The purpose of a graph is to show the relationship between something measured and something that is assumed to change its amount. For example, a line graph might show how much a plant grows as time passes. Or, a bar graph might show how ice cream sales differ over the four seasons. You can calculate the percent increase in either type of graph. Calculating percentage increase allows you to learn how much the variable being measured has grown compared to its initial amount.
The Y-Axis of a Graph
The y-axis of a graph is the vertical axis. This is the axis where you plot the values of what you've measured. On a line graph showing plant growth over time, you might label the y-axis plant height, and the scale of this axis would determine the vertical position of your data points. On a bar graph showing seasonal ice cream sales, you might label the y-axis ice cream sales, and the scale of the axis would determine the vertical position of your data points. Since the y-axis shows how the amount of what you've measured has changed, you'll calculate percentage increase from the values shown on the y-axis.
The X-Axis of a Graph
The x-axis is the horizontal axis of a graph. This is the axis where you plot the values of your period of measurement, or the categories over which you expect your measured value to change. On a line graph showing plant growth over time, you might label the x-axis time, and you would show the duration of time you allowed the plant to grow. On a bar graph showing seasonal ice cream sales, you might label the x-axis with the four seasons to indicate the placement of the four bars on the graph. The x-axis provides the reference points of comparison that you will use to calculate percentage increase.
Line Graph Example
Consider a line graph that shows the growth of a plant over a 10-day period. Assume that on Day 1, the position of the data point on the y-axis indicates that the plant was 10 inches tall; on Day 10, the position of the data point on the y-axis indicates that the plant was 15 inches tall.
How do you calculate the percent increase from Day 1 to Day 10?
You subtract the final data point of 10 inches from the original data point of 15 inches, like this:
15 inches - 10 inches = 5 inches
The answer shows how many inches the plant grew. Now, divide the answer of 5 inches by the original data point of 10 inches and convert that answer of .5 to a percent by multiplying by 100, like this:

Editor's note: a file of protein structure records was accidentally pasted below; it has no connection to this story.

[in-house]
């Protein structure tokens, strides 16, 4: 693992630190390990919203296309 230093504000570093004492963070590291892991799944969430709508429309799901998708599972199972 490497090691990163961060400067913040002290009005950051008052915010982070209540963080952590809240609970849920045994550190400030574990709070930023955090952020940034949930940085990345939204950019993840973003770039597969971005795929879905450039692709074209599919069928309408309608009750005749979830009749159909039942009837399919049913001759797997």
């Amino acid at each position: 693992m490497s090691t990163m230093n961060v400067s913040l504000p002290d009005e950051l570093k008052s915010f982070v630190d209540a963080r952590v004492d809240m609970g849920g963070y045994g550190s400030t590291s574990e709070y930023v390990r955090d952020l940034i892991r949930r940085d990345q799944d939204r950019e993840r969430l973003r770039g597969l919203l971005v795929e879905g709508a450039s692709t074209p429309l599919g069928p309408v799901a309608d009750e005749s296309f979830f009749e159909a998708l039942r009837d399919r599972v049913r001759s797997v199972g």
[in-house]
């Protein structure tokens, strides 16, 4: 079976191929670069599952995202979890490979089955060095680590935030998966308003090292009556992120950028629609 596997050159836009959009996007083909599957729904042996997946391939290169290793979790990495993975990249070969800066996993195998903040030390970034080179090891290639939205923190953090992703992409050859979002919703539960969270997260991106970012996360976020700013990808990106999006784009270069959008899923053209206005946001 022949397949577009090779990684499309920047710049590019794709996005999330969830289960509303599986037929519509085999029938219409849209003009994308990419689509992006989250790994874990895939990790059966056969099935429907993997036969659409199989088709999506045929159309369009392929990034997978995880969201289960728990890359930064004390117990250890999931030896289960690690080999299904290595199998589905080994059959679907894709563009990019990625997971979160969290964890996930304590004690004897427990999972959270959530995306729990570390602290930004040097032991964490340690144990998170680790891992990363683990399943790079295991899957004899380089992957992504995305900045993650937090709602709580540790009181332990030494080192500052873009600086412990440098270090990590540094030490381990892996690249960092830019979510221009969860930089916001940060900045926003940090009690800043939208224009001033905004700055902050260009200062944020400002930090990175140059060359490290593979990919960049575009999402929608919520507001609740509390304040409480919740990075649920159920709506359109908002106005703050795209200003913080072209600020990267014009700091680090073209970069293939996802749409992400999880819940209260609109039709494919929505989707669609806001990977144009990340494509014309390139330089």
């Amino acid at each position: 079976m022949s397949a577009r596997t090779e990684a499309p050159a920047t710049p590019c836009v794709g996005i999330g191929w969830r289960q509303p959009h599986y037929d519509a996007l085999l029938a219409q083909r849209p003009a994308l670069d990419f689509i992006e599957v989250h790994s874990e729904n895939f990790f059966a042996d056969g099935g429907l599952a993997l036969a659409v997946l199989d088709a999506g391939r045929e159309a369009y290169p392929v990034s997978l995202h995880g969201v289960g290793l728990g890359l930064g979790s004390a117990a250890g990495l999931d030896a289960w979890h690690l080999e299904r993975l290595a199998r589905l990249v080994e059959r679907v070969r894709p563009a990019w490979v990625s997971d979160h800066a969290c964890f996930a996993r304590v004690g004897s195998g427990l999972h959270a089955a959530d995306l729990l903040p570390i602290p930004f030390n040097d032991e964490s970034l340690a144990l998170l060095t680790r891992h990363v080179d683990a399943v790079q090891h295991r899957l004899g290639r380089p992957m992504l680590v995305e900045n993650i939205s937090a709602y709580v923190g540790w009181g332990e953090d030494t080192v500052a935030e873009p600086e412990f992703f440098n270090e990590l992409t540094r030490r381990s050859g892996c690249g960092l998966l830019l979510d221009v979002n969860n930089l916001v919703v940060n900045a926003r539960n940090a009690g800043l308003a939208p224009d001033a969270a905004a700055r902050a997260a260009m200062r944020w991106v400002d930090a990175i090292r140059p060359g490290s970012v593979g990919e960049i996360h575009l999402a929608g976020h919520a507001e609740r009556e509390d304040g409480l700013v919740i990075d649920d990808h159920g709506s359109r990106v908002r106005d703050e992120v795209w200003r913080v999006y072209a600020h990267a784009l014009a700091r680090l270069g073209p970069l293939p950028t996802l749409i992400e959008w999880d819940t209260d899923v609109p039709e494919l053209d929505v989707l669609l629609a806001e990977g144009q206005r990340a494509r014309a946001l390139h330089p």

(5 in / 10 in) = .5 x 100 = 50
You can see that the plant grew by 50 percent.
Bar Graph Example
Consider a bar graph that shows a dessert shop's total ice cream sales during the four seasons of the year. In winter, the height of the bar on the y-axis indicates total ice cream sales of $2,000. In summer, the height of the bar on the y-axis indicates total ice cream sales of $3,800.
How do you calculate the percent increase from winter to summer?
The formula is the same as with the example of the growing plant. You subtract the new data point of $2,000 from the original data point of $3,800, like this:
$3,800 - $2,000 = $1,800
The answer shows you by how many dollars your ice cream sales increased from winter to summer.
Now, divide your answer of $1,800 by the original data point of $2,000 and convert that answer of .9 to a percent by multiplying by 100, like this:
$1,800 / $2,000 = .9 x 100 = 90 percent
You can see that the dessert shop experienced a 90 percent increase in ice cream sales during the summer months, compared to the winter months.
About the Author
Tim Banas started writing professionally in 2009 after teaching high school science for seven years. He has since written and edited for various online publications including Demand Studios, FYILiving.com, Tree.com and BinaryOption.com. He has a Master of Science in biology from Southern Illinois University.